Avon, $7.99, ISBN 978-0-06-265576-9
Historical Romance, 2018
Soren York, the new Earl of Dewsburry, and his good friend the new Duke of Camberly both need money ASAP as they are left with bankrupt estates. This is Soren’s story, so let’s focus on him. He has his eye on the heiress Cassandra Holwell. It doesn’t matter that she is unfashionably tall or that she is a bookish young lady who keeps speaking her mind. Her height is just right for him, and he has always admired that brain and attitude of hers. Plus, he’s always thought of her as the hottest woman in the room. The fact that his family and hers are at loggerheads – the fact that his grandfather lost a prime piece of property to her grandfather may have something to do with that – doesn’t faze him. She has money, she is hot, he likes her, and when they marry, he’ll get back what has been lost to his family. So… what’s the problem?
Well, she knows that he wants her money, and she isn’t keen on marrying him for that reason. Plus, he hurt her feelings and wounded her self-esteem in front of his friends when they were teenagers, and she still holds that against him. Also, she has her cap set on Camberly – she dreams of being his wife and finally being able to hold literary salons that will be taken seriously by the creative types that she admires. She wants to be a mother, and she intends to be more hands-on in raising her children because she finds children to be adorable and fascinating. Oh, and she also wants a life that is far different from the one she has now – one in which she will not feel embarrassed by her father or feel like a social outcast because of the way people look down on her due to her not-so-glowing pedigree, one in which she will be free to be as bluestocking-y and intellectual as she wishes without being made to feel like she is weird for doing so. Once she is a duchess, she can do anything she wants, no? Plus, Camberly is hot, scholarly (which is just her thing), and seems like an all-out nice guy too, unlike Soren who keeps getting on her nerves.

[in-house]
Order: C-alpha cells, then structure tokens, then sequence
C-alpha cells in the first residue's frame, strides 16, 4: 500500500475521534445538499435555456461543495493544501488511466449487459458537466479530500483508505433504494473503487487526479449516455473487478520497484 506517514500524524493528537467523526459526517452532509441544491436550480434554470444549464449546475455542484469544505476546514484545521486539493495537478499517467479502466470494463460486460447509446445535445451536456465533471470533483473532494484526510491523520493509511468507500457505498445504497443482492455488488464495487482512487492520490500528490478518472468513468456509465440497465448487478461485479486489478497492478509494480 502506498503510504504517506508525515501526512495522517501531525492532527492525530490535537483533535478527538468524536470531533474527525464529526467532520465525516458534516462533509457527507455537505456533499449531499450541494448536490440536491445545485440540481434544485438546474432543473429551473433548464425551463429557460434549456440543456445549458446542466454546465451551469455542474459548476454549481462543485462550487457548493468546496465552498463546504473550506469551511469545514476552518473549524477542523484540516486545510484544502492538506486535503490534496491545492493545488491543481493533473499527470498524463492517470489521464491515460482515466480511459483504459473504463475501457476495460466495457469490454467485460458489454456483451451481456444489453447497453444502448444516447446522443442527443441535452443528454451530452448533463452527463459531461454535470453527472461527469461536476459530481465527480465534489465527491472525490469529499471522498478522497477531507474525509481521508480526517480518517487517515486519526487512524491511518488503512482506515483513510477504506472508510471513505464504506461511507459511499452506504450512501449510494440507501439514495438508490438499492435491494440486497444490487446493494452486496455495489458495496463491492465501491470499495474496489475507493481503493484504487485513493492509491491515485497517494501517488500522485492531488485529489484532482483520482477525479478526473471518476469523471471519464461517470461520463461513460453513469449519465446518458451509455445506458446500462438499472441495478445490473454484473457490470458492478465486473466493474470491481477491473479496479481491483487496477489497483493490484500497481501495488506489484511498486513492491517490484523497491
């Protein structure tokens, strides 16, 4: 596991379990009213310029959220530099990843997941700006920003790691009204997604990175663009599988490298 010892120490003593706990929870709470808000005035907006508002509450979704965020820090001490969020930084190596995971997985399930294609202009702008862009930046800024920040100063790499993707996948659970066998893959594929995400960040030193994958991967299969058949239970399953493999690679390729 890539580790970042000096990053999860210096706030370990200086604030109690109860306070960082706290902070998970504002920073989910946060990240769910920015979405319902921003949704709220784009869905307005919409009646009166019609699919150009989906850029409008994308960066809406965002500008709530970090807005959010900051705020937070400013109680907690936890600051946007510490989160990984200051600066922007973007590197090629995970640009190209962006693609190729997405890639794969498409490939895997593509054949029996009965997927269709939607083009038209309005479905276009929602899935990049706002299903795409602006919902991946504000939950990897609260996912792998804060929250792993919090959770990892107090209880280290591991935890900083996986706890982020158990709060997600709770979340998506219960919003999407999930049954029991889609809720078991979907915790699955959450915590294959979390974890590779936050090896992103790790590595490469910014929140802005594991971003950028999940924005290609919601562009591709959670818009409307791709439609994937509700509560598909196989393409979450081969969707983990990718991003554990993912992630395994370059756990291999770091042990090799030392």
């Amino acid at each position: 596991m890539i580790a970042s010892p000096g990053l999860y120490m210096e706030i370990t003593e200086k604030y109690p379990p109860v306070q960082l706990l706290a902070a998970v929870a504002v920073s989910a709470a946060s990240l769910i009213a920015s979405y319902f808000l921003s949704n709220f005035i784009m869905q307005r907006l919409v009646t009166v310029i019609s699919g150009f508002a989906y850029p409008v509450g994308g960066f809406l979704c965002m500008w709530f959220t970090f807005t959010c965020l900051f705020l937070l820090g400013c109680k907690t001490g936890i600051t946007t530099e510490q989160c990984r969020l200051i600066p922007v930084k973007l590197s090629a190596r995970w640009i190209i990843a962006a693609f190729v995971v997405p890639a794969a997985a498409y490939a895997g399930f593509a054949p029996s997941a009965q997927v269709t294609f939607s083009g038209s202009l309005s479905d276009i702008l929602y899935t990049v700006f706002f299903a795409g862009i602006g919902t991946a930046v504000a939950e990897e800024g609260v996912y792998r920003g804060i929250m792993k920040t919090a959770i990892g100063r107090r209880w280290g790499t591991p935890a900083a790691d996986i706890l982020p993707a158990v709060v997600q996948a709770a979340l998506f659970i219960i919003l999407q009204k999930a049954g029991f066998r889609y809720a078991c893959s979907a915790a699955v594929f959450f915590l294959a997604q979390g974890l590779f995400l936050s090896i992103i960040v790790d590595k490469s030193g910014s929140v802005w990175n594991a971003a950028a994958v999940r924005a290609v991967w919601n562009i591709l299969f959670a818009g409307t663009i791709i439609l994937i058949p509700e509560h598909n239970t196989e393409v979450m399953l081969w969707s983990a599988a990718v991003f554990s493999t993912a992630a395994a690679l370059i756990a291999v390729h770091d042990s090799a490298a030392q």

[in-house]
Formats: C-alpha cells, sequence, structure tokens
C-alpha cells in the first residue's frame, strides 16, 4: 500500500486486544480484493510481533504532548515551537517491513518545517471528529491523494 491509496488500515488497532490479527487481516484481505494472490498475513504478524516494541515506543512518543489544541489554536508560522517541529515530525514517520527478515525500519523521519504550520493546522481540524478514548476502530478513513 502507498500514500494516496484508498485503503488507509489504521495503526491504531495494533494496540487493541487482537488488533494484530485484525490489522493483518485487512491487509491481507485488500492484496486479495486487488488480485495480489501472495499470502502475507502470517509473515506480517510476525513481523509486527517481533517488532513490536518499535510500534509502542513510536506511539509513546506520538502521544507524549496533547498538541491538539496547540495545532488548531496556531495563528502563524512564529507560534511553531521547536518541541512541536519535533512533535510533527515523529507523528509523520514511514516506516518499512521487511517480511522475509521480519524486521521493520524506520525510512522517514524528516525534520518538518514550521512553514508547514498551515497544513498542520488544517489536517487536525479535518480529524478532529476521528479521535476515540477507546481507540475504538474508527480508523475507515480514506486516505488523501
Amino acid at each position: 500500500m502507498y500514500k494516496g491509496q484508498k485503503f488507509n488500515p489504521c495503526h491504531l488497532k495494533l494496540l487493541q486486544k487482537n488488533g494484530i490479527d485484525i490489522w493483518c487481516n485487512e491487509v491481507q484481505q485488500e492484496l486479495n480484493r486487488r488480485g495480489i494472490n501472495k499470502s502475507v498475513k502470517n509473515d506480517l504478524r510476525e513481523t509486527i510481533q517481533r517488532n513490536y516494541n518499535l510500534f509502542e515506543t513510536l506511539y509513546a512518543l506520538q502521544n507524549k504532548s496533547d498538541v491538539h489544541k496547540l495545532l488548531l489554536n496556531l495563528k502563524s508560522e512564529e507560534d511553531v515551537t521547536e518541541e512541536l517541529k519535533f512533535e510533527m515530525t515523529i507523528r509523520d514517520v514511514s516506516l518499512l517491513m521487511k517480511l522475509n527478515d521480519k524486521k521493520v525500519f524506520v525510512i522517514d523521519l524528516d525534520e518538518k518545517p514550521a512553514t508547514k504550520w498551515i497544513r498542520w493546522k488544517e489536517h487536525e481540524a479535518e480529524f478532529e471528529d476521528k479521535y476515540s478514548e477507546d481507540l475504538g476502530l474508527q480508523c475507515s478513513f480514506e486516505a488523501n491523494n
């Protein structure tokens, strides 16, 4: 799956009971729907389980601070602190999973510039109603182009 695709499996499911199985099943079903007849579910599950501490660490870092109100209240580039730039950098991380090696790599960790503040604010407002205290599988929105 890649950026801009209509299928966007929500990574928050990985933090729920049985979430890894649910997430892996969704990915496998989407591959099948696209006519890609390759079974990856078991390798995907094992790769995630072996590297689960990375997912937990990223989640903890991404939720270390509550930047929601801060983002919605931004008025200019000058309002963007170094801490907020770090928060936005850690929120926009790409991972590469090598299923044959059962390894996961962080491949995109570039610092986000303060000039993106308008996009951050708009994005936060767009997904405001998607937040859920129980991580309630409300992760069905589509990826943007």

Unfortunately, she happens to be in the wrong place one night while attending Camberly’s house party, when Camberly and his mistress stumble into the library where she is trying to read and begin doing you know what. There goes her admittedly naïve belief that Camberly is a noble and chivalrous gentleman – he’s getting busy with a married woman, ugh. But crossing him off her list of potential husband material is the least of her worries. The mistress’s husband begins loudly looking for his wife and her lover in the hallway outside, and in panic, Cassandra sneaks out of the room. Unfortunately, that husband catches her and, thinking that she is his wife, gives chase as she flees blindly into the next room… which is Soren’s room. And he is sleeping naked. He answers the door, still naked, when the husband pounds on it. Soren tries to act like he’s alone, but the other man gets loud and our heroine feels that she has no choice but to show her face before the situation escalates further.